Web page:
Boston Red Sox slugger David Ortiz is certain on this point: "I never knowingly took any steroids." And this, too: "I deserve to be in the Hall of Fame."
The remarks by the 39-year-old designated hitter came in a column Thursday for The Players' Tribune, a website founded by Derek Jeter that gives professional athletes a platform.
Ortiz also voiced his displeasure that he will "always be considered a cheater" to his detractors. He contends that nobody in baseball has been tested more often for performance-enhancing drugs -- more than 80 times since 2004.
"I have never failed a single one of those tests and I never will," Ortiz wrote.
In 2009, Ortiz was on a list of 104 players who allegedly tested positive during Major League Baseball's 2003 survey of steroid use -- results that were supposed to be anonymous. Ortiz later said he wound up on the list because he used nutritional supplements and was careless about their contents.
"Most guys were taking over-the-counter supplements then. Most guys are still taking over-the-counter supplements. If it's legal, ballplayers take it," Ortiz wrote. "Why? Because if you make it to the World Series, you play 180 games. Really think about that for a second. 180 games. Your kids could be sick, your wife could be yelling at you, your dad could be dying -- nobody cares.
"Nobody cares if you have a bone bruise in your wrist or if you have a pulled groin. You're an entertainer. The people want to see you hit a 95-mile-an-hour fastball over a damn 37-foot wall."
Ortiz said he had two drug testers arrive early at his house in the Dominican Republic one day over the offseason. His kids are so used to them showing up, he said, they were laughing and taking pictures as the testers drew Ortiz's blood in the kitchen. Ortiz said to them: "Let me tell you something. The only thing you're going to find in my blood is rice and beans."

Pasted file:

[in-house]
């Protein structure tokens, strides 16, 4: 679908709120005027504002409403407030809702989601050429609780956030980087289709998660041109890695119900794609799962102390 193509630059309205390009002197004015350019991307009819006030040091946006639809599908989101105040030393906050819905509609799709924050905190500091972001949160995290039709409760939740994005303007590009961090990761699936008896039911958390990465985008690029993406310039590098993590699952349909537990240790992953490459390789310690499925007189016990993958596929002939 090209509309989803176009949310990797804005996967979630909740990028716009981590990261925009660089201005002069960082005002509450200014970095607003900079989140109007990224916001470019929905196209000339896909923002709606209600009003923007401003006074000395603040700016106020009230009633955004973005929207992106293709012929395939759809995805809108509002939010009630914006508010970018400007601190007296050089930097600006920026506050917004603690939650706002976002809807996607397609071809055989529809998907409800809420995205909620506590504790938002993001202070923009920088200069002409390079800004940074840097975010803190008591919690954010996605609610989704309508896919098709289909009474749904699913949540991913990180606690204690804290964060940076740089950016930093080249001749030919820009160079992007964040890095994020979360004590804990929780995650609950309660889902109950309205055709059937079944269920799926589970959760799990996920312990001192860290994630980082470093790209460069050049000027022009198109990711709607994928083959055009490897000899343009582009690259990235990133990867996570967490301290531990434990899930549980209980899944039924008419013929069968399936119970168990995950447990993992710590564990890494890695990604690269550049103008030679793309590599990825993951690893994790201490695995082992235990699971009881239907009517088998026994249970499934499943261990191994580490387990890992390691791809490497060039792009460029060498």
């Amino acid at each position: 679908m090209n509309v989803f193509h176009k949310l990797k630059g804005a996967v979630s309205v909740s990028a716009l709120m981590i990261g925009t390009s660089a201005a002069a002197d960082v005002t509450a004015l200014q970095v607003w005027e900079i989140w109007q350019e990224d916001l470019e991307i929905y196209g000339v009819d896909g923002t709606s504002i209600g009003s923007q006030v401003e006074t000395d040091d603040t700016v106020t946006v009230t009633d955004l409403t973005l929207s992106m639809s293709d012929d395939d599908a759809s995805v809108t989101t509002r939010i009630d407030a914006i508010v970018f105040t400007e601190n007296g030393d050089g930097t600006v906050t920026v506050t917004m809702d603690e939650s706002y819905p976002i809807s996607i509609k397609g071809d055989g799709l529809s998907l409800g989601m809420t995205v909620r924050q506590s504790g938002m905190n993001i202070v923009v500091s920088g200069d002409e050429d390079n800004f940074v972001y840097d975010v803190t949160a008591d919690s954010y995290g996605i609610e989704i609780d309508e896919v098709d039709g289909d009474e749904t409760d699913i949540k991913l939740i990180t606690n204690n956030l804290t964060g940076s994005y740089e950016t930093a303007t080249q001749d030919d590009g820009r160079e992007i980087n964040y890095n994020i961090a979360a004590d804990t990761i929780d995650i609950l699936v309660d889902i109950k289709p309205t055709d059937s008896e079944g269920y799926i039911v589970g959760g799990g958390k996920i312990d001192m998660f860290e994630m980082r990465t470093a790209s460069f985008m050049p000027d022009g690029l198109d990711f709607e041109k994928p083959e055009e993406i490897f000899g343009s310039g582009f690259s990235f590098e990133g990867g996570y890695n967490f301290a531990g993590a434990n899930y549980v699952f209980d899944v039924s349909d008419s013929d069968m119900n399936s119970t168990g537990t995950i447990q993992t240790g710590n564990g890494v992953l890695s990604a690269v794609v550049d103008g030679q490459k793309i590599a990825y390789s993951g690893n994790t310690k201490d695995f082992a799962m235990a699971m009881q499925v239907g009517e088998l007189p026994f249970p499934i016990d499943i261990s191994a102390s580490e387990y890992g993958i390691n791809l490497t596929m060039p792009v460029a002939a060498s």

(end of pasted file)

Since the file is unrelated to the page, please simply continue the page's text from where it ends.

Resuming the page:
Added Ortiz: "In some people's minds, I will always be considered a cheater," emphasizing his point with an expletive.
Ortiz is a .285 hitter with 466 career homers and 1,533 RBIs. He believes his numbers are Hall of Fame worthy.
"I've won three World Series since MLB introduced comprehensive drug testing. I've performed year after year after year. But if a bunch of writers who have never swung a bat want to tell me it's all for nothing, OK. Why do they write my legacy?" Ortiz wrote. "In 75 years, when I'm dead and gone, I won't care if I'm in the Hall of Fame. I won't care if a bunch of baseball writers know the truth about who I am in my soul and what I have done in this game. I care that my children know the truth."
Big Papi said his mental preparation was one of his biggest attributes.
"They're only going to remember my power," Ortiz wrote. "They're not going to remember the hours and hours and hours of work in the film room. They're not going to remember the BP. They're not going to remember me for my intelligence.
"Despite all I've done in this game, I'm just the big DH from the Dominican. They turn you into a character, man."